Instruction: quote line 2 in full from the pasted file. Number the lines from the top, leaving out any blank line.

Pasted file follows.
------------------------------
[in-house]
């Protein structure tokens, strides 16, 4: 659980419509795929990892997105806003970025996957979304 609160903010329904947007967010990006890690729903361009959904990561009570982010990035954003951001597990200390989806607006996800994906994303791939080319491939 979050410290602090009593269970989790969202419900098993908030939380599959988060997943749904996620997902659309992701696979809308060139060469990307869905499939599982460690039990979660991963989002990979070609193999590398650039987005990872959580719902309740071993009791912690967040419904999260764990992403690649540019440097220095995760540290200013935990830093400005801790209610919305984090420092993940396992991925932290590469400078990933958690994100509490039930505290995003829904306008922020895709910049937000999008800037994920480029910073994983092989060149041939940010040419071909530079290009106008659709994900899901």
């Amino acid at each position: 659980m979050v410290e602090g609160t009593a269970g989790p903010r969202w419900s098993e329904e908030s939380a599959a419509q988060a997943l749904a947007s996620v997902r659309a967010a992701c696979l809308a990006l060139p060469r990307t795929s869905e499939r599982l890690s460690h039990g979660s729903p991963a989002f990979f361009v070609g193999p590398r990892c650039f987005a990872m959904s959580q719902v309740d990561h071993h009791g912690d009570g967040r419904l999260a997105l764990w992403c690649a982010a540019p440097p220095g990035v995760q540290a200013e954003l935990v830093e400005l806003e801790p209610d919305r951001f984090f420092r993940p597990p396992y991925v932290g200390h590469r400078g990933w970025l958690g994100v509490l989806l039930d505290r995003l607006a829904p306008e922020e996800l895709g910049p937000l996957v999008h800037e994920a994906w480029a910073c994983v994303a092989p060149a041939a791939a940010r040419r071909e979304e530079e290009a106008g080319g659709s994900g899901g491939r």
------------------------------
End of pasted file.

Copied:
């Protein structure tokens, strides 16, 4: 659980419509795929990892997105806003970025996957979304 609160903010329904947007967010990006890690729903361009959904990561009570982010990035954003951001597990200390989806607006996800994906994303791939080319491939 979050410290602090009593269970989790969202419900098993908030939380599959988060997943749904996620997902659309992701696979809308060139060469990307869905499939599982460690039990979660991963989002990979070609193999590398650039987005990872959580719902309740071993009791912690967040419904999260764990992403690649540019440097220095995760540290200013935990830093400005801790209610919305984090420092993940396992991925932290590469400078990933958690994100509490039930505290995003829904306008922020895709910049937000999008800037994920480029910073994983092989060149041939940010040419071909530079290009106008659709994900899901």